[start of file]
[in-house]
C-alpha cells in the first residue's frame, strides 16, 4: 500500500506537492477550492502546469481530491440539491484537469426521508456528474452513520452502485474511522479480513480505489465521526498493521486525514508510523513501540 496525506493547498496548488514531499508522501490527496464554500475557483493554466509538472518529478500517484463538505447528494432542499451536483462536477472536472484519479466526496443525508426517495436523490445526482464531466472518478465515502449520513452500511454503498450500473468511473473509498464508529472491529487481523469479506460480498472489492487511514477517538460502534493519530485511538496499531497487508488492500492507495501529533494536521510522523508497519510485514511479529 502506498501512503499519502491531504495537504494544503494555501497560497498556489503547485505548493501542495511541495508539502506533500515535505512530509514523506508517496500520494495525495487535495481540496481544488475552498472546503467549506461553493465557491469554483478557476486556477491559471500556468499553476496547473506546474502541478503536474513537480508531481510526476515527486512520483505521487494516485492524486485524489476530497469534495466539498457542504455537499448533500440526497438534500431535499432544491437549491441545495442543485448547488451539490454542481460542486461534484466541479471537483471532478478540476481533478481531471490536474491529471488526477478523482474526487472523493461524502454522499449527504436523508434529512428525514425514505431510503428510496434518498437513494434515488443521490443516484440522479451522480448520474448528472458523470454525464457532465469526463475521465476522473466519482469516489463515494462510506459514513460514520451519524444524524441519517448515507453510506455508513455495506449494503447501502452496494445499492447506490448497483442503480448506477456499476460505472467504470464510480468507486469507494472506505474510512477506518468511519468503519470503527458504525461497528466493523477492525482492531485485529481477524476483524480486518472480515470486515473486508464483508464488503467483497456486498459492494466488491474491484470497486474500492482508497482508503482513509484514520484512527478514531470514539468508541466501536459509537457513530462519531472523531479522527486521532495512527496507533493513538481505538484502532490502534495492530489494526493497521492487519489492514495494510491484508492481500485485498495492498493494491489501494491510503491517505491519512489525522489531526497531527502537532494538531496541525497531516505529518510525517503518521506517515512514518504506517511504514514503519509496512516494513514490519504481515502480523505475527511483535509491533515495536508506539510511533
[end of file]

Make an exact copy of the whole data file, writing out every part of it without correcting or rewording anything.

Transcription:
[in-house]
C-alpha cells in the first residue's frame, strides 16, 4: 500500500506537492477550492502546469481530491440539491484537469426521508456528474452513520452502485474511522479480513480505489465521526498493521486525514508510523513501540 496525506493547498496548488514531499508522501490527496464554500475557483493554466509538472518529478500517484463538505447528494432542499451536483462536477472536472484519479466526496443525508426517495436523490445526482464531466472518478465515502449520513452500511454503498450500473468511473473509498464508529472491529487481523469479506460480498472489492487511514477517538460502534493519530485511538496499531497487508488492500492507495501529533494536521510522523508497519510485514511479529 502506498501512503499519502491531504495537504494544503494555501497560497498556489503547485505548493501542495511541495508539502506533500515535505512530509514523506508517496500520494495525495487535495481540496481544488475552498472546503467549506461553493465557491469554483478557476486556477491559471500556468499553476496547473506546474502541478503536474513537480508531481510526476515527486512520483505521487494516485492524486485524489476530497469534495466539498457542504455537499448533500440526497438534500431535499432544491437549491441545495442543485448547488451539490454542481460542486461534484466541479471537483471532478478540476481533478481531471490536474491529471488526477478523482474526487472523493461524502454522499449527504436523508434529512428525514425514505431510503428510496434518498437513494434515488443521490443516484440522479451522480448520474448528472458523470454525464457532465469526463475521465476522473466519482469516489463515494462510506459514513460514520451519524444524524441519517448515507453510506455508513455495506449494503447501502452496494445499492447506490448497483442503480448506477456499476460505472467504470464510480468507486469507494472506505474510512477506518468511519468503519470503527458504525461497528466493523477492525482492531485485529481477524476483524480486518472480515470486515473486508464483508464488503467483497456486498459492494466488491474491484470497486474500492482508497482508503482513509484514520484512527478514531470514539468508541466501536459509537457513530462519531472523531479522527486521532495512527496507533493513538481505538484502532490502534495492530489494526493497521492487519489492514495494510491484508492481500485485498495492498493494491489501494491510503491517505491519512489525522489531526497531527502537532494538531496541525497531516505529518510525517503518521506517515512514518504506517511504514514503519509496512516494513514490519504481515502480523505475527511483535509491533515495536508506539510511533